There are a few missing buildings such as the carriage house, water tower, the main lightkeeper's house, and a few others, but those will eventually be rebuilt through volunteer hours and donations. A few original buildings do still exist on the property and when taking the guided tour, the staff will explain and show you not only about the light station, but also the elephant seals. You'll be able to hear different light stations' signals, touch four different animal skins, and use binoculars to see elephant seals on the famous "Painted Rock".

The lighthouse isn't the quite the same as when it was first built. A nearby earthquake in 1948 damaged the lighthouse, leaving it un-structurally sound. The actual Piedras Blancas Fresnel Lens is still intact -just not at the actual lighthouse. Cambria, south of the lighthouse on Highway 1, has the Fresnel lens on display on Main St.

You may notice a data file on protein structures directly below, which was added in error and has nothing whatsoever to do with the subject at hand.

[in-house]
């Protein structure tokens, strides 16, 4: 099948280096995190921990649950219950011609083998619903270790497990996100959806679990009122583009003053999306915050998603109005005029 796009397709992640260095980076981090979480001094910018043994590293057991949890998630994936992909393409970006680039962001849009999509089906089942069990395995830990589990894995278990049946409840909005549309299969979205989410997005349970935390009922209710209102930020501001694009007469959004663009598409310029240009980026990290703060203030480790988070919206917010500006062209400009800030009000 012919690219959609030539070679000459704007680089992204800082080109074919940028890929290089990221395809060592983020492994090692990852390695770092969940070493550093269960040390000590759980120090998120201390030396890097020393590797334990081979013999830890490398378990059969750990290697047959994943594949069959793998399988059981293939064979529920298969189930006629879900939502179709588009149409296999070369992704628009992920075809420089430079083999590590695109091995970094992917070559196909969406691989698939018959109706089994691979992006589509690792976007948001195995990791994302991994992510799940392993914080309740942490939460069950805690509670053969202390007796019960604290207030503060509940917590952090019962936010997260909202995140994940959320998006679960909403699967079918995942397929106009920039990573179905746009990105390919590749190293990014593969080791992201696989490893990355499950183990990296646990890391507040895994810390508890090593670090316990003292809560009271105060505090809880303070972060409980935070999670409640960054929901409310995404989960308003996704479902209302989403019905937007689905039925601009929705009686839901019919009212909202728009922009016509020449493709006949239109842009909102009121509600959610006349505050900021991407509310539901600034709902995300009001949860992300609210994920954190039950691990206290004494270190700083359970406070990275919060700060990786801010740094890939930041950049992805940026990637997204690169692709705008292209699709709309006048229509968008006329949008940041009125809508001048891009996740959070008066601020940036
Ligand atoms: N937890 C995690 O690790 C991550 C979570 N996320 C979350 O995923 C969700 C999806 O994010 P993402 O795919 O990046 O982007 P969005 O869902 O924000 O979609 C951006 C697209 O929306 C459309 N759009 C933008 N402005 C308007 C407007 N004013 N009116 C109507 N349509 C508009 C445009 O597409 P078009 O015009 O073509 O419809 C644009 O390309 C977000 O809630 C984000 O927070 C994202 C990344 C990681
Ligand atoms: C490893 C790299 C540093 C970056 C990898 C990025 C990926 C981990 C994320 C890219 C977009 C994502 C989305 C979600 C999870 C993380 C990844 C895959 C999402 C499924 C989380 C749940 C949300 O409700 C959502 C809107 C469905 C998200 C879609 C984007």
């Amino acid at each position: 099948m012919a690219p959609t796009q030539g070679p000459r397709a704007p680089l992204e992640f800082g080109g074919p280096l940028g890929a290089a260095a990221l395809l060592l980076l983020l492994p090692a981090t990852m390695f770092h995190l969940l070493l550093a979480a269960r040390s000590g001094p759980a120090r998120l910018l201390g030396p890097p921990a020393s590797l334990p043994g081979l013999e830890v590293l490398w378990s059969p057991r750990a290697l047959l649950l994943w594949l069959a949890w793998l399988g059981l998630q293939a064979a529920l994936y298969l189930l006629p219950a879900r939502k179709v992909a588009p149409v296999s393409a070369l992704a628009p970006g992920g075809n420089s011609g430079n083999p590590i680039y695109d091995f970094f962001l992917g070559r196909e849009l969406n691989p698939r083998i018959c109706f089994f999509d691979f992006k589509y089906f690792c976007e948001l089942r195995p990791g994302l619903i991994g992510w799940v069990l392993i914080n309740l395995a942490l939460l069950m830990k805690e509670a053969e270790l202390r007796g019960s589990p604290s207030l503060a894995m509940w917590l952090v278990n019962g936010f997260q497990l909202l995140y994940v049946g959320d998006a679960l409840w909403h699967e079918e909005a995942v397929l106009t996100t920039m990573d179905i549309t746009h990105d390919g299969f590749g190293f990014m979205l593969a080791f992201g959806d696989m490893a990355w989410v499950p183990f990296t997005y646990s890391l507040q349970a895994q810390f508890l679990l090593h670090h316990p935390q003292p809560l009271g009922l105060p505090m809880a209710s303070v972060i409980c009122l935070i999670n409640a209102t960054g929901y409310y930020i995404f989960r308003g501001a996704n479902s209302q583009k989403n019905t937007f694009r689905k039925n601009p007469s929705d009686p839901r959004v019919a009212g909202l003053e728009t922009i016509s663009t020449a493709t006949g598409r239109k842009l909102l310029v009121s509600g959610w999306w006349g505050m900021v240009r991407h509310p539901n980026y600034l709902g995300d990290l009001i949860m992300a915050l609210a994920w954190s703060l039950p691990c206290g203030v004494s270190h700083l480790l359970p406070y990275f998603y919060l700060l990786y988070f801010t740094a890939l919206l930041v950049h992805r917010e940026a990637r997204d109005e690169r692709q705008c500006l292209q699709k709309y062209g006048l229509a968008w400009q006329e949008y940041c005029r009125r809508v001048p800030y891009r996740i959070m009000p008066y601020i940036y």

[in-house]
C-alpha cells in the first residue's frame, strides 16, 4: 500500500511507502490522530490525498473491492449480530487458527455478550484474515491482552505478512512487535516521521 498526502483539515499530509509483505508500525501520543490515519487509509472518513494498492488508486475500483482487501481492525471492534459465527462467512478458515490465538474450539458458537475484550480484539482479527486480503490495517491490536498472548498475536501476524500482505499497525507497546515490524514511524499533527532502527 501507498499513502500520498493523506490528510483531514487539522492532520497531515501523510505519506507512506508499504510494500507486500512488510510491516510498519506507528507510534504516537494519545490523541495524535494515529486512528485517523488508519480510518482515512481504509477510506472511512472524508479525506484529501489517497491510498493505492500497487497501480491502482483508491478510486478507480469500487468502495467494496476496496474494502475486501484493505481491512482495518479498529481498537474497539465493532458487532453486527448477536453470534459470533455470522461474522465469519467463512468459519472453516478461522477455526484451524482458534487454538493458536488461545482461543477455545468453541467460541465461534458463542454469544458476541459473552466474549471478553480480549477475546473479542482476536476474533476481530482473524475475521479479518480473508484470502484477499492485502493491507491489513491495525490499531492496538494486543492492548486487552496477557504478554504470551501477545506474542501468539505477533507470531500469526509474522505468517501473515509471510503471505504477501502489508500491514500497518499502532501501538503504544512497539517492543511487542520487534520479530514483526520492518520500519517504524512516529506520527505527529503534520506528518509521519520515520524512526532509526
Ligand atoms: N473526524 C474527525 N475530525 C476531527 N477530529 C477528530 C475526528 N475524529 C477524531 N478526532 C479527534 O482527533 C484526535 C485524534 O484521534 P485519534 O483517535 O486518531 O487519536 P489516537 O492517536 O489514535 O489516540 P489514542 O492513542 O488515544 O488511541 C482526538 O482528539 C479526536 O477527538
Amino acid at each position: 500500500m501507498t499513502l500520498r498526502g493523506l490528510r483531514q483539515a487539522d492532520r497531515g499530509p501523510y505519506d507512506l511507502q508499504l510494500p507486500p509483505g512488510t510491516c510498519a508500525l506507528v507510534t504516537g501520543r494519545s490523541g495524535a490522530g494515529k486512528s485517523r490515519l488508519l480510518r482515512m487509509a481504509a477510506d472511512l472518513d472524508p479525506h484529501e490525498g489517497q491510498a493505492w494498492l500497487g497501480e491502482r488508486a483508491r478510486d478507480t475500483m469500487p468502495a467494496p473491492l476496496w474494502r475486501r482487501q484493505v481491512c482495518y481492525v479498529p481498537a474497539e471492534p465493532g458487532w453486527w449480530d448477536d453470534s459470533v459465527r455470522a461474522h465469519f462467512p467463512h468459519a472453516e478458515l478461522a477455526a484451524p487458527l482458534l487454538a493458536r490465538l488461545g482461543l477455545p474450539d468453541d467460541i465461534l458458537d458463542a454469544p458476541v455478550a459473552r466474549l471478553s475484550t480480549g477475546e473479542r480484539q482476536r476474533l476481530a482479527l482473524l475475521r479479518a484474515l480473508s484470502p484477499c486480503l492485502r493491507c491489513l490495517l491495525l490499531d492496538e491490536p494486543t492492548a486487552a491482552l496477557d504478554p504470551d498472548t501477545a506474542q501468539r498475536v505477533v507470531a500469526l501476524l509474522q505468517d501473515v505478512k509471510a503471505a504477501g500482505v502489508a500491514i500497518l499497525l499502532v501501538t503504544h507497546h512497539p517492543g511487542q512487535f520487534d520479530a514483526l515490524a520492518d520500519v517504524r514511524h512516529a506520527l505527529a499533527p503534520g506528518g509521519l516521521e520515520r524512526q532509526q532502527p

It wasn't easy being a light station manager, according to our tour guide. To me, it sounded like taking care of a big baby-waking up all hours of the day and night to maintain it. What a job! However, whenever a new station manager moved in, the government provided everything-furniture, dishes, all the way down to a dustpan. Not many provisions remain at the Light Station since the house was taken down decades ago. A few items are on display in the lighthouse itself, including the dustpan, photographs of the original light station property, the half spiral stairs, a replica of the Fresnel lens, and other lighthouse memorabilia. If they needed food, they had to wait under a government tender brought supplies- three or four times per year. Plus another ship would dock there, but not regularly. Didn't they hear of homesteading? I would have at least raised a cow or chickens!

It might sound like a wonderful job, but it was definitely hard work! Unlike a few of the other light stations, Piedras Blancas had two-story triplex house for three families. At least they had company!